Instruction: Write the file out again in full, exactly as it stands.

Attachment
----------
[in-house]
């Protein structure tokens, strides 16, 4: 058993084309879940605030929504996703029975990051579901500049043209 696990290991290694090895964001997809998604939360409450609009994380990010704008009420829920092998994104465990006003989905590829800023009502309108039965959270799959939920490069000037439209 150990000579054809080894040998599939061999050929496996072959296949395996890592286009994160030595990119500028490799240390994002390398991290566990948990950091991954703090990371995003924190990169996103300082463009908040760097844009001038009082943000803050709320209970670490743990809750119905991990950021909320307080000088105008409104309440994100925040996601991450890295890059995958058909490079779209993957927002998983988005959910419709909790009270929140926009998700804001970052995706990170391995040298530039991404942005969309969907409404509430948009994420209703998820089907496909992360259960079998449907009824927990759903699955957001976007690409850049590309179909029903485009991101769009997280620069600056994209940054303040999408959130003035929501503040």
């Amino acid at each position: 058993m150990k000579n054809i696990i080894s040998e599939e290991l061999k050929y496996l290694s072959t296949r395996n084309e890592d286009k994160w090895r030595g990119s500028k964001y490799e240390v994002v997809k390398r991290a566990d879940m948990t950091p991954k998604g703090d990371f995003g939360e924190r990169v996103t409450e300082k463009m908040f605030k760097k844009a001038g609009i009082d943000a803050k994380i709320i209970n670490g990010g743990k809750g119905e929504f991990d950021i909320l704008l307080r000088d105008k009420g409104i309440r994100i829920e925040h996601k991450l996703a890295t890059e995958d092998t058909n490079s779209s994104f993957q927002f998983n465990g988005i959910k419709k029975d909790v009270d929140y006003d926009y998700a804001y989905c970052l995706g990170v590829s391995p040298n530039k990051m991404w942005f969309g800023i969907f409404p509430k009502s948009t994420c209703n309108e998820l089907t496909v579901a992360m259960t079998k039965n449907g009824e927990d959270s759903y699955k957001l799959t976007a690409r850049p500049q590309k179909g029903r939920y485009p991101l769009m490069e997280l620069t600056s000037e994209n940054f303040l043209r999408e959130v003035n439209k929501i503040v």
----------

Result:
[in-house]
């Protein structure tokens, strides 16, 4: 058993084309879940605030929504996703029975990051579901500049043209 696990290991290694090895964001997809998604939360409450609009994380990010704008009420829920092998994104465990006003989905590829800023009502309108039965959270799959939920490069000037439209 150990000579054809080894040998599939061999050929496996072959296949395996890592286009994160030595990119500028490799240390994002390398991290566990948990950091991954703090990371995003924190990169996103300082463009908040760097844009001038009082943000803050709320209970670490743990809750119905991990950021909320307080000088105008409104309440994100925040996601991450890295890059995958058909490079779209993957927002998983988005959910419709909790009270929140926009998700804001970052995706990170391995040298530039991404942005969309969907409404509430948009994420209703998820089907496909992360259960079998449907009824927990759903699955957001976007690409850049590309179909029903485009991101769009997280620069600056994209940054303040999408959130003035929501503040």
């Amino acid at each position: 058993m150990k000579n054809i696990i080894s040998e599939e290991l061999k050929y496996l290694s072959t296949r395996n084309e890592d286009k994160w090895r030595g990119s500028k964001y490799e240390v994002v997809k390398r991290a566990d879940m948990t950091p991954k998604g703090d990371f995003g939360e924190r990169v996103t409450e300082k463009m908040f605030k760097k844009a001038g609009i009082d943000a803050k994380i709320i209970n670490g990010g743990k809750g119905e929504f991990d950021i909320l704008l307080r000088d105008k009420g409104i309440r994100i829920e925040h996601k991450l996703a890295t890059e995958d092998t058909n490079s779209s994104f993957q927002f998983n465990g988005i959910k419709k029975d909790v009270d929140y006003d926009y998700a804001y989905c970052l995706g990170v590829s391995p040298n530039k990051m991404w942005f969309g800023i969907f409404p509430k009502s948009t994420c209703n309108e998820l089907t496909v579901a992360m259960t079998k039965n449907g009824e927990d959270s759903y699955k957001l799959t976007a690409r850049p500049q590309k179909g029903r939920y485009p991101l769009m490069e997280l620069t600056s000037e994209n940054f303040l043209r999408e959130v003035n439209k929501i503040v």